All around the eastern Mediterranean region it’s traditional to make some variation of a flaky stuffed dumpling.  In Albania these are known as byrek; in Saudi Arabia they’re called börek; to Armenians they’re byorek; and Bulgarians know them as byurek.  This particular variation, burekas, comes from the Jewish community of Turkey, and we were inspired to make these based on this recipe from the New York Times.  We liked that they were warm, buttery, savory pastries, and though these aren’t traditional burekas (which would be made with olive oil, not butter), we thought they were some great little treats.

To make these, you’ll need:

  • Flour
  • A stick of butter
  • 3 eggs
  • An eggplant
  • An onion
  • A small can of diced tomatoes
  • Parmesan cheese
  • A package of frozen spinach
  • Feta cheese

First you’re going to need to prepare the vegetables to fill the burekas:  take an eggplant and stab it all over with a knife, then place it on a baking sheet lined with foil.  Stick it in the oven for 45 minutes at 425°F until it becomes all wrinkly and pruned on the outside, then set it aside to cool.




You’ll also want to microwave your frozen spinach until it’s defrosted and then place it in a strainer so that it releases most of its water.

While you’re waiting on the vegetables you can make the bureka dough:  place 2 1/2 cups of flour and a pinch of salt into a stand mixer fitted with a paddle attachment, then cut your stick of butter into cubes while it’s still cold and add that in.




Combine everything together until you have mixture that looks like coarse, wet sand, then slowly drizzle in 1/2 cup of ice water and mix everything until you have a smooth dough.




Divide the dough in half and form it into two circles that are each about an inch thick.




Cover these in plastic wrap and stick them in the fridge for half an hour.




Now take your spinach and press it with paper towels to try and get out as much water as you can.  Then place the spinach in a bowl and mix it with about 3/4 cup of feta and 1/2 cup of grated Parmesan.




Mix everything together with a tablespoon of flour and one beaten egg, and now you’re spinach filling is ready.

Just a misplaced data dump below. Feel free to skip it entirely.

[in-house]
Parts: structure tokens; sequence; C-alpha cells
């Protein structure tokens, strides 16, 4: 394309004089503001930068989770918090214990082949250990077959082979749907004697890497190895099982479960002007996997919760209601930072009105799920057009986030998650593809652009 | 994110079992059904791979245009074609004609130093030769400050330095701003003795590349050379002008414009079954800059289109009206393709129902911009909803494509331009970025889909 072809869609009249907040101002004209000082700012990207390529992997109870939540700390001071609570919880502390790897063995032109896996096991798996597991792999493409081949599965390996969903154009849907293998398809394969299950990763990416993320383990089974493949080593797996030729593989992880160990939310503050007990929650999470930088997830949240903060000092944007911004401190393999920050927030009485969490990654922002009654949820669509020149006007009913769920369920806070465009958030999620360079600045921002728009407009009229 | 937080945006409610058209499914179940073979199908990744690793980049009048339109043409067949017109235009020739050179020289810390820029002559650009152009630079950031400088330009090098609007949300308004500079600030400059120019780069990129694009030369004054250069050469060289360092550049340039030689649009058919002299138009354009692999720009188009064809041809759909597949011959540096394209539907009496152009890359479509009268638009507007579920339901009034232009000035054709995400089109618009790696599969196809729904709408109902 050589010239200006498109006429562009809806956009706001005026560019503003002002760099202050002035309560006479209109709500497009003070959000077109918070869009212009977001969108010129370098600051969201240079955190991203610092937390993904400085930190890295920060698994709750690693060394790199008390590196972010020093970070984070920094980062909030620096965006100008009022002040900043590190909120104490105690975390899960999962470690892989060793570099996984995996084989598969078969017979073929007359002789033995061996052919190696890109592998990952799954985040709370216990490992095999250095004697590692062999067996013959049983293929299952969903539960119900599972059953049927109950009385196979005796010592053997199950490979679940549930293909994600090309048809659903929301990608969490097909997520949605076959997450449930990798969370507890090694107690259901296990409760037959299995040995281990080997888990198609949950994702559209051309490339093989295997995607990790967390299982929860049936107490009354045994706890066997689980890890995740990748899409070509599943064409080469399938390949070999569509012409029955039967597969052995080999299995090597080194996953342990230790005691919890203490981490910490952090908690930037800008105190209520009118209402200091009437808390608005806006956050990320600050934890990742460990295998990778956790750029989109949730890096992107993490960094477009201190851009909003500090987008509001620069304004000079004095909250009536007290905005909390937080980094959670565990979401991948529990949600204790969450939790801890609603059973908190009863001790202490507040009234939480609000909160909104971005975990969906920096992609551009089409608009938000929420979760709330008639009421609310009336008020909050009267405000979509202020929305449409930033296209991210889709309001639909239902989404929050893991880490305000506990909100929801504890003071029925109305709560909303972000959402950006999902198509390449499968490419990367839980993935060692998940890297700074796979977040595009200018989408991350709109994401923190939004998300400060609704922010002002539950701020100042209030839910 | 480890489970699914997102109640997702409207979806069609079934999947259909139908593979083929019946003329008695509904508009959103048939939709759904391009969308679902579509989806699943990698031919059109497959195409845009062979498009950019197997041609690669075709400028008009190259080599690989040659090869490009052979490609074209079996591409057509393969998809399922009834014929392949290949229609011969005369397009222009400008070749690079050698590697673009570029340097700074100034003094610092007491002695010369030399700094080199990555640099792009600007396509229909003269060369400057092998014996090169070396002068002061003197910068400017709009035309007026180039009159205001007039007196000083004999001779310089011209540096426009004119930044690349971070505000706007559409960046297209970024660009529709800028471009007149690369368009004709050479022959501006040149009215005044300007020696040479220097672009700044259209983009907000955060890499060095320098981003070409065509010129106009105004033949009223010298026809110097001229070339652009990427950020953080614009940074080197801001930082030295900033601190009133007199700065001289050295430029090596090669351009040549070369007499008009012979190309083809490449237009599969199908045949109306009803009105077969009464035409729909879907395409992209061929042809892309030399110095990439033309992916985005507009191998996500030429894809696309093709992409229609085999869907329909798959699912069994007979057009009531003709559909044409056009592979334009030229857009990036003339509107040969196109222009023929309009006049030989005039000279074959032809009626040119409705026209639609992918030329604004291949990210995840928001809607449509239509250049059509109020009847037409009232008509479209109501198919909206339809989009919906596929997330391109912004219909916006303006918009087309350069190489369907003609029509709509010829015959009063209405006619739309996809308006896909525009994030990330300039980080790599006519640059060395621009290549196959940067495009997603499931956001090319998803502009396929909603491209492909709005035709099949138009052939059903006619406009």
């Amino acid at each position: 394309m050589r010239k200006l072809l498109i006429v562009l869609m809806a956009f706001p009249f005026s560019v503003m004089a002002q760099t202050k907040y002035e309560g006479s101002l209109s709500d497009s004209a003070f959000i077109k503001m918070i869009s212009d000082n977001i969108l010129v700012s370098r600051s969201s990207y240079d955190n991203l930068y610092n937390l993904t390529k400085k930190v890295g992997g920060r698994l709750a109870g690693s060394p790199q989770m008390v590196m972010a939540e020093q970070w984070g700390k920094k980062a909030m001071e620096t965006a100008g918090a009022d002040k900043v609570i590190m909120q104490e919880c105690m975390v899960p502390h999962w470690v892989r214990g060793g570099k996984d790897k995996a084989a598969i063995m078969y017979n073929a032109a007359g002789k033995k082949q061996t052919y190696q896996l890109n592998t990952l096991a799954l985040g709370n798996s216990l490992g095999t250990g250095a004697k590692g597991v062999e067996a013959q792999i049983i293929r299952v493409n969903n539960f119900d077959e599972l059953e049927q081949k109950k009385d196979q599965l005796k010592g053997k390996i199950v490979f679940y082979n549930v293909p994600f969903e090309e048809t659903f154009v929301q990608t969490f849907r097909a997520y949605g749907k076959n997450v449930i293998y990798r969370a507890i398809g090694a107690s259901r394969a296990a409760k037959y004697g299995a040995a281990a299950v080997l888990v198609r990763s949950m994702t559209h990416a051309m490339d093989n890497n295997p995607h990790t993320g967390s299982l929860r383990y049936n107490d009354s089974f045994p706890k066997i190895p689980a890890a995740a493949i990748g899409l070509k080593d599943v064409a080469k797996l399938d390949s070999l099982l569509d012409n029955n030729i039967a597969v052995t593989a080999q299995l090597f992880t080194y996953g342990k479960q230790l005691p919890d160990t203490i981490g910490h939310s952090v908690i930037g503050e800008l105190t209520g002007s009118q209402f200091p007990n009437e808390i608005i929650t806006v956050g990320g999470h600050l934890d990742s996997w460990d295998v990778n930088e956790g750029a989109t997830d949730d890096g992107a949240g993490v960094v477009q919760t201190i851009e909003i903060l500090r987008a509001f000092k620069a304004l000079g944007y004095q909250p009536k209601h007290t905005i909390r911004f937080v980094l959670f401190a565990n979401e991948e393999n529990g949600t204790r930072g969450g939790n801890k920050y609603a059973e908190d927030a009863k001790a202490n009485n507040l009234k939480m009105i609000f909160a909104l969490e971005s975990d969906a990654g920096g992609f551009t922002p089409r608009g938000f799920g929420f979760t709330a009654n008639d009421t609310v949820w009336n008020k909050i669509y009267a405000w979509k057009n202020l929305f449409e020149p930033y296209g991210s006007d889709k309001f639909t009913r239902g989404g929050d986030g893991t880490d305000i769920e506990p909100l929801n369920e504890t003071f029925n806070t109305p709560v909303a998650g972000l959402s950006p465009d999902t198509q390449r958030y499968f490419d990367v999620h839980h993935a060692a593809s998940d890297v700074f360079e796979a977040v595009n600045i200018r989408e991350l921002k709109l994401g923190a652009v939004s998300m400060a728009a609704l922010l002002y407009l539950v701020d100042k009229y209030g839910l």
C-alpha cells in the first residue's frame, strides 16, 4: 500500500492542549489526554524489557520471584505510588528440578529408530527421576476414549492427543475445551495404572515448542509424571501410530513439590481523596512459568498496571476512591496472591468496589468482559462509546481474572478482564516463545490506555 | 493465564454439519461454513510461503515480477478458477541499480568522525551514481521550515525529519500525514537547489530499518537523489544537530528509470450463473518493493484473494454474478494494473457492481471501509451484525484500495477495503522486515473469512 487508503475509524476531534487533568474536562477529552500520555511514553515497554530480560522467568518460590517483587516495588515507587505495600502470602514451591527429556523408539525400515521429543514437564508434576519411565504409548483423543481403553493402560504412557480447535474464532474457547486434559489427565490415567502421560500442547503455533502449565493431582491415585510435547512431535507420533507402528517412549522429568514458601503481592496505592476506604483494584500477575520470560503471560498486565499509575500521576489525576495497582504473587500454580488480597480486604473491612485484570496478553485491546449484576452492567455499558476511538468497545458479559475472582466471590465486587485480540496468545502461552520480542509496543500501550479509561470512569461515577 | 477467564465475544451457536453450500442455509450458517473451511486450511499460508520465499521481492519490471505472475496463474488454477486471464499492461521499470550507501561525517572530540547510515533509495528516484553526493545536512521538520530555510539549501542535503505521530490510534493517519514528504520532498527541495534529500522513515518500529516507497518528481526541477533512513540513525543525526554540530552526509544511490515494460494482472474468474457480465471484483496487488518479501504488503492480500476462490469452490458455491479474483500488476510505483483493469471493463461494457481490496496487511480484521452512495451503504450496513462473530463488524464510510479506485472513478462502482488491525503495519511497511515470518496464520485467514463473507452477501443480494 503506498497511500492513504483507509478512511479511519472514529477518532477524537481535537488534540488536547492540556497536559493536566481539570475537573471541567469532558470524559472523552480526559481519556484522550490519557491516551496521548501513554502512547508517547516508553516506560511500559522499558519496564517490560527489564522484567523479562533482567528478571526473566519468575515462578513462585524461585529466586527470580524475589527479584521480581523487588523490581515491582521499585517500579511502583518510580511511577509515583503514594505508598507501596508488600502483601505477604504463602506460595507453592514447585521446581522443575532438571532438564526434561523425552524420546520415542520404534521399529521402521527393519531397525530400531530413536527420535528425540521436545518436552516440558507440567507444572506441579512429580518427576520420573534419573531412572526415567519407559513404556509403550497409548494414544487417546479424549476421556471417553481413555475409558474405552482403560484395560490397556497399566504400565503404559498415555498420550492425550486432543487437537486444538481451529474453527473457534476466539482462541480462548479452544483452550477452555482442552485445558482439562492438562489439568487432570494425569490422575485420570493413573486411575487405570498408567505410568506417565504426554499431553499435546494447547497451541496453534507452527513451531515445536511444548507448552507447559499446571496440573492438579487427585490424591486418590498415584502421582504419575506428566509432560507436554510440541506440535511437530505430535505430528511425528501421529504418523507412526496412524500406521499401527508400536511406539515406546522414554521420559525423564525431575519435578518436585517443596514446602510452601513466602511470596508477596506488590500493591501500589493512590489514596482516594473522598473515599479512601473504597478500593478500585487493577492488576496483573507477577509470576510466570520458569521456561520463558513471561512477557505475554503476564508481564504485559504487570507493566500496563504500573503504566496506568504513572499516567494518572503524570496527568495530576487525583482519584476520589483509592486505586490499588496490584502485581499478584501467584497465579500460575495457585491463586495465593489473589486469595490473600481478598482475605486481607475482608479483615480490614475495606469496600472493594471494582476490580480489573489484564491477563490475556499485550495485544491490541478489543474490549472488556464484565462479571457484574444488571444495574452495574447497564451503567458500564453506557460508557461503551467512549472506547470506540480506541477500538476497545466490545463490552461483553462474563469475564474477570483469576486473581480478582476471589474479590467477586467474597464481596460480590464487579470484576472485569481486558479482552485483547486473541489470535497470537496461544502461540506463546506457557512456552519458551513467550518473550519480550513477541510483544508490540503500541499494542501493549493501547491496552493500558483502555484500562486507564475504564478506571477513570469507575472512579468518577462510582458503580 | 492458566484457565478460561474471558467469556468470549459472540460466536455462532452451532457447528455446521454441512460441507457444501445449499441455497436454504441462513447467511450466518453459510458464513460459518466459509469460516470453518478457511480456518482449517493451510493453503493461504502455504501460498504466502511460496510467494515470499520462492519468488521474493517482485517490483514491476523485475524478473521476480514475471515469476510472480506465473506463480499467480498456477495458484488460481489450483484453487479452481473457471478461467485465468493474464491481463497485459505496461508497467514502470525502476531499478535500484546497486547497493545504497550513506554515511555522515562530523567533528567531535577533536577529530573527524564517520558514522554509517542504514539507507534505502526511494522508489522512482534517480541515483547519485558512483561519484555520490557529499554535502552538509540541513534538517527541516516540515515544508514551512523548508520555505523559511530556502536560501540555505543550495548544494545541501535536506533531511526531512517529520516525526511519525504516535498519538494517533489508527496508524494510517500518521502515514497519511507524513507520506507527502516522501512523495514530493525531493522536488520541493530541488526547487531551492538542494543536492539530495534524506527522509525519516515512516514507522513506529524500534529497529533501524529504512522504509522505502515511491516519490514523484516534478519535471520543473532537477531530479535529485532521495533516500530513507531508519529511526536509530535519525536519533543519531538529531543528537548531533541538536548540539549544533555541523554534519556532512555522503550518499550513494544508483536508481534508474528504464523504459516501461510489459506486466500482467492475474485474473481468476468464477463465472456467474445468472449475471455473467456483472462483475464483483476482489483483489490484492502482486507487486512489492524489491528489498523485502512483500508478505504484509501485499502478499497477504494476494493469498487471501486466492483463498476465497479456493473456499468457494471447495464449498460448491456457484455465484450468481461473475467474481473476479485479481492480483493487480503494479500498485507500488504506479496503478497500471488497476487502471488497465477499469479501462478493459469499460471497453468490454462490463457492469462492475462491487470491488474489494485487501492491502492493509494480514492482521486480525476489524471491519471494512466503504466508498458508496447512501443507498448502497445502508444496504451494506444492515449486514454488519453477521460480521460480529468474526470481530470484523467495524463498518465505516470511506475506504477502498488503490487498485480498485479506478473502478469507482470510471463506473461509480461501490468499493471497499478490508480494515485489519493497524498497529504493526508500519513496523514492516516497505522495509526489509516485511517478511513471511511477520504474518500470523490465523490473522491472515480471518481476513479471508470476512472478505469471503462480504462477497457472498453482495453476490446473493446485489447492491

spinach mixture_1350x900


When your eggplant is cooked and cooled down, peel away all the skin (it’s going to look pretty weird and a little gross, but don’t worry).




Chop up your onion and place it in a pan, along with 2 tablespoons of olive oil, over medium heat.  Cook the onion for 3-5 minutes until it softens, then add in 1/2 cup of the diced tomatoes.  Shred the eggplant by hand, place it in a strainer to squeeze out any excess water, and put that in the pan as well.




Cook all of this for about 5 minutes, until most of the vegetables’ water has evaporated, then take this mixture off the heat and stir in 1/4 cup of grated Parmesan cheese, a beaten egg, and 2 teaspoons of flour, plus some salt and pepper.


eggplant mixture_1350x900


Now when your dough is ready to come out of the fridge, roll it out on a floured surface to about 1/8-inch thickness.  Cut it out into circles with a 3 1/2-inch diameter – we used a small bowl to do this.


rolled dough_1350x900


You should be able to get about 20 circles out of the dough.




Pick up individual circles in your hand and place a spoonful of filling into each one.  Make half of your burekas with spinach and half with eggplant.




Carefully fold them in half and pinch them shut to seal the fillings inside, then crimp the edges with a fork and place the burekas on parchment-lined baking sheets.  Beat an egg with one tablespoon of water and brush this mixture over each one.


egg wash_1350x900


Finally, grate up a large handful of Parmesan cheese and sprinkle some over the top of each bureka.




Bake at 350°F for 30-35 minutes, until each bureka browns on top.




Here’s what the eggplant one should look like once it’s done:


finished eggplant_1350x900


And here’s the spinach-stuffed one:


finished spinach_1350x900


These turned out to be super delicious!  The dough is pretty simple but rich and flaky, and the fillings were nice vegetable variations: spinach and feta is a classic combination, and the strained eggplant pairs well with tomatoes and Parmesan cheese.  Baked up, these are great handheld, veggie-filled finger foods.  It does take some time to prepare the eggplant and the dough, but if you time everything right you won’t be standing around waiting for things to be ready.  It was also a little tricky filling the burekas and making sure the filling didn’t squish out when we were folding up each piece of dough, but if you work carefully you’ll succeed in making these look nice.  Overall, we think these are a new and interesting way to make some baked vegetable-and-cheese dumplings, and we’re sure you’ll like them.